The Irish poet

 

‘Something looks different,’ the book says. ‘Have you been shaving again?’

‘You can talk,’ I say. ‘As it happens, you’re right. I’ve had a clear out.’

‘Let me guess, that disgusting cardigan you bought off eBay a year ago?’

‘The less said about that the better. But it did go in a bin liner, yes. With a whole ton of poetry.’

The book looks at me for a moment. I notice, not for the first time, that it has stolen my favourite jacket.

‘Poetry?’ it says. ‘You got rid of poetry?’

‘You heard me. I got rid of some poetry. Oxfam. Every little helps.’

‘Wrong shop,’ the book says, shaking its head.

‘In pedant mood again, I see.’

The book sits for a moment, taking in my news. I notice that my jacket looks rather better on the book than it does me.

‘Go on then. Who? Who d’you get rid of?’

‘You know I don’t do names,’ I say, shaking my head.

‘Simon Armitage? Don Paterson? What about that Lithuanian you keep going on about but never read. Did you get rid of him?’

‘Her.’

‘Her, then.’

‘And she is Estonian.’

‘Pedant.’

‘Touché.’

‘You’re welcome.’ There is a silence. ‘So go on then. Who? Rilke? C.K. Williams? Dana Gioia?’

‘None of the above. You may as well stop now. I’m not going to tell you.’ There is another silence. The book and I look at each other.

‘Men,’ I say, finally.

‘You what?’

‘Men. Everyone you mentioned was a man.’

‘Was it.’

‘It was.’

‘I need to work on that,’ the book says. ‘I’m going to work on it.’

There is another silence. I notice the book is also wearing my favourite hat.

‘Who, then? Elizabeth Bishop?’

‘Don’t be absurd. You are not listening. I am not going to do the names.’

‘I saw The Names once,’ the book says. ‘Supporting Kevin Hewick, if memory serves. Under a pub in West Hampstead.’

‘I may have got rid of too much,’ I say. ‘It’s hard to say. There was one Irish poet…’

‘Not Tom Paulin? You love Tom Paulin. Even I like Tom Paulin.’

‘It was not Tom Paulin. But there was one…’

‘Paul Muldoon?’

‘Do mind if you let me finish? I was just saying, there was one that I put in the bin liner, that I sort of feel guilty about, not because of the actual poems, I haven’t read them or felt the urge to in years, but because of their reputation. It felt a bit like getting rid of one of my hands, you know, something, someone that’s always been there. I still don’t know how I feel about it.’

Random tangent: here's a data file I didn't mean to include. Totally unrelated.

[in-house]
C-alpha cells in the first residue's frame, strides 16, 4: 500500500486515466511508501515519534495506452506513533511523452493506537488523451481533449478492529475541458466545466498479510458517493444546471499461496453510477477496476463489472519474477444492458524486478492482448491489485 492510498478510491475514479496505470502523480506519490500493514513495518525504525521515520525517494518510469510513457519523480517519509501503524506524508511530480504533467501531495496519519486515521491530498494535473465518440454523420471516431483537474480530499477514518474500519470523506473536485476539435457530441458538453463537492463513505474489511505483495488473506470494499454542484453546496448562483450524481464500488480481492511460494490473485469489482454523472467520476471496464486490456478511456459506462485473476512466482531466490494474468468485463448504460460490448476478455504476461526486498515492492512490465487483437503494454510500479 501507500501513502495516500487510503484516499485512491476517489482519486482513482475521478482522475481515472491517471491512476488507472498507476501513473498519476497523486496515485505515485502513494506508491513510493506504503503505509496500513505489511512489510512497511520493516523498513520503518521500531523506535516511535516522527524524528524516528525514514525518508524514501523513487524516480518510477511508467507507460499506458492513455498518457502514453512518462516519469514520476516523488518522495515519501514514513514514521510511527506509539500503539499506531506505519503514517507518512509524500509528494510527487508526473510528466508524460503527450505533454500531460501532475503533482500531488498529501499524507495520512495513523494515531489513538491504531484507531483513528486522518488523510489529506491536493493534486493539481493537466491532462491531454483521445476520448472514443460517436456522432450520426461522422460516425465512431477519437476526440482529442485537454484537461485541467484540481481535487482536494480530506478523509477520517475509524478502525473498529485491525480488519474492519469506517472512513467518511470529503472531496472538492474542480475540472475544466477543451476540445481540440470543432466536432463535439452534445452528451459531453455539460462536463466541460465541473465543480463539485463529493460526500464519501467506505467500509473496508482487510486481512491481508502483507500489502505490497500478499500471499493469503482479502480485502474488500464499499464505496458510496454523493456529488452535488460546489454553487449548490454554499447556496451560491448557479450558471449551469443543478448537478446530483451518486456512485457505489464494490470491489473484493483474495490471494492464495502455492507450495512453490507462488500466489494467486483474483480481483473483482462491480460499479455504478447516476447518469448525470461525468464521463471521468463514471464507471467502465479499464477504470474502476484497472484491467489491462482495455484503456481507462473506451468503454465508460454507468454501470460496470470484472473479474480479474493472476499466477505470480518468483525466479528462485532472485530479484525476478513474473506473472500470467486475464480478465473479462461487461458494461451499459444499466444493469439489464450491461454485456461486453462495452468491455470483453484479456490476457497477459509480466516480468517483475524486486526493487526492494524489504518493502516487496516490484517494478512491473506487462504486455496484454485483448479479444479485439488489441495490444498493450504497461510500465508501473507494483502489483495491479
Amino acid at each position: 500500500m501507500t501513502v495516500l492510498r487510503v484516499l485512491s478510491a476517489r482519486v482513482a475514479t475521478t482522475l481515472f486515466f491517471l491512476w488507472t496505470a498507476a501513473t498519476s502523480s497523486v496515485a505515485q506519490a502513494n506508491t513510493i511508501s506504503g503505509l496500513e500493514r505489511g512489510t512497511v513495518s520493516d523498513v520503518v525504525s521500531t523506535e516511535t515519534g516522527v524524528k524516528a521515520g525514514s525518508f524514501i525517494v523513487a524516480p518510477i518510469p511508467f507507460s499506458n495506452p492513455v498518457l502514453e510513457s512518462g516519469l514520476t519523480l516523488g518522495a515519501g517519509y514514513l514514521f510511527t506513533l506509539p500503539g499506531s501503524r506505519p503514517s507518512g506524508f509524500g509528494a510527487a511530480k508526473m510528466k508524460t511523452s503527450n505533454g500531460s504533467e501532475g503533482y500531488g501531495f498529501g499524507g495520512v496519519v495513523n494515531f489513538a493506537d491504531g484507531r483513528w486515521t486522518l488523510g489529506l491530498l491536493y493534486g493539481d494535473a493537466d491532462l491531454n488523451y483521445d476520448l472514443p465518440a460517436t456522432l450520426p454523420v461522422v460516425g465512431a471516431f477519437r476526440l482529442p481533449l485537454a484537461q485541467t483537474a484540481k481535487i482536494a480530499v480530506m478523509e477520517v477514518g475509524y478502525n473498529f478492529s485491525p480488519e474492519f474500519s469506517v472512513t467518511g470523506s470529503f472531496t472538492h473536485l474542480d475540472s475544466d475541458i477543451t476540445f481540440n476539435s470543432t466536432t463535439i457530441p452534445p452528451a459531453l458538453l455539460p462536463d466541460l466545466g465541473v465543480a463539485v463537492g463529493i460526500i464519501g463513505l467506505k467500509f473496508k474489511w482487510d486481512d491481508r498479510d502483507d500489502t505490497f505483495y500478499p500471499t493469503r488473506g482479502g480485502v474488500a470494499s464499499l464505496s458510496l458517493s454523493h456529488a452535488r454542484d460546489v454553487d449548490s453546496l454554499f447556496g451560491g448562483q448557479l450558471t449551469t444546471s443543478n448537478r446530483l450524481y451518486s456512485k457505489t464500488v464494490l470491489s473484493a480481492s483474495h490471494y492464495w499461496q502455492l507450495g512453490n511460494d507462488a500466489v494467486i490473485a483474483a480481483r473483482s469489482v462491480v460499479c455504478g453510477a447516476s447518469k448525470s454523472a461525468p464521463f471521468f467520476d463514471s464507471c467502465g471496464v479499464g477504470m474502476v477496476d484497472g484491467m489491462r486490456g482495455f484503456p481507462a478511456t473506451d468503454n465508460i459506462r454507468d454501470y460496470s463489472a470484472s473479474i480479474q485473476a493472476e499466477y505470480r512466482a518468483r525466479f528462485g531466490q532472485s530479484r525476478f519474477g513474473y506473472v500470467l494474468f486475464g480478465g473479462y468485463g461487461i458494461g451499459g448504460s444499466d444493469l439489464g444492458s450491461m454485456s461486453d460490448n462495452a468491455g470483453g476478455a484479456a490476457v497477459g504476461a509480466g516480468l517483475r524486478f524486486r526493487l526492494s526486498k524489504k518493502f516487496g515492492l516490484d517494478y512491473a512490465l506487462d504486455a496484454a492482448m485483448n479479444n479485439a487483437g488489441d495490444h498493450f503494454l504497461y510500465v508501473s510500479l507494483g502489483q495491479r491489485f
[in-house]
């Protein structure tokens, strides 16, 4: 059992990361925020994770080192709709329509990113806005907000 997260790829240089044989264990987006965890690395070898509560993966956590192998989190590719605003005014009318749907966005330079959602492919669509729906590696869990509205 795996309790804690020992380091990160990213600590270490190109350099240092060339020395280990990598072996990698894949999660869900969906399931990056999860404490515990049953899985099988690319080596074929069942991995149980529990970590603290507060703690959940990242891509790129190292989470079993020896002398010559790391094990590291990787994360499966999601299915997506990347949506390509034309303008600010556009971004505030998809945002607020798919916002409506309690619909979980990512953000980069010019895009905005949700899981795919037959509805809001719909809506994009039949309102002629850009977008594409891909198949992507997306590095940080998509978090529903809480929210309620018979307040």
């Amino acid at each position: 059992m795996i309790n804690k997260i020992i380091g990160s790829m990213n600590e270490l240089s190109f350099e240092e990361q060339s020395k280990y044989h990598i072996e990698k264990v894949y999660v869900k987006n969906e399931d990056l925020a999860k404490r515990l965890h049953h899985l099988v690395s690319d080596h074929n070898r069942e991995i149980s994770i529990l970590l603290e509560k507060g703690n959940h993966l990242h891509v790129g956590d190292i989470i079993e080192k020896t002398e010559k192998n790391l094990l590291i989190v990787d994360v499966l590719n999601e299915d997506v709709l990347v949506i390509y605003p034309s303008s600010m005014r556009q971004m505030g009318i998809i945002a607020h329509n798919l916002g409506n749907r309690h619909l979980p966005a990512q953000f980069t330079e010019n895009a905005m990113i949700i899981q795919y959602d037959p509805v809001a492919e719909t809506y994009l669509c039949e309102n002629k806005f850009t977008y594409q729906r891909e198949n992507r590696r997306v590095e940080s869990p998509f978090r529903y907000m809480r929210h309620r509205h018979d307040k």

‘Sounds like you’re confused. That you might be making a trip up to Oxfam to buy them back.’

‘Maybe.’

‘Look. Just answer me this. Were you keeping them because you loved their work or because they made you look well-read?’

‘The latter. I said goodbye to them a long time ago. I just hadn’t realised it.’

‘Well there you are then,’ says the book. ‘Look at all that space you have now. For books you actually like.’

 

5 Comments

  1. Your post resonates Anthony. I have just tackled a shelf of books which have been the Non-negotiables for a few decades. I’m moving and I have to let go of a lot. I realised that I was keeping the books because of where I bought them when a young teen. I discovered the love of secondhand and antiquarian books at D M Beach’s bookshop which used to be at the cathedral gate in Salisbury. So I have disturbed my book universe and like yourself, I don’t know how I feel about it; the word ‘monumental’ drops down as I finish writing this!

    Liked by 1 person

  2. I love the surreal atmosphere of your chats with the book. I had a clear out of poetry books recently, including some big names. I took a large pile to my poetry group first and no-one wanted any of them. Which made me feel at once guilty (for now the books really did have to go to Oxfam) and vindicated.

    Liked by 1 person

  3. Let me guess Anthony… (it feels like -42 here this morning)

    Burning Down The House

    I google the poems
    Of Patrick Kavanagh and
    Nearly burn down the house!

    He has me gazing
    At the horse-tilled fields,
    And reaching out to steady
    Old men tripping on a curb!

    Together we’re riding along on
    The bony back of Kerr’s ass;
    We’re off to Inniskeen!

    But then his mother’s wet-
    Clayed smile brings
    Me back to now!

    And I hear the ratatat
    Of tacks driven in a shoe,
    Like a red-hot stovepipe, clinking!

    I run to shove the damper in, just
    As the stove begins to dance
    Towards the open door!

    The lights are on, the meter’s
    Whirring, my telephone is ringing,
    And the messages remain unanswered!

    By God, just think of
    Where we might have gone,
    Down that country road!

    Liked by 1 person

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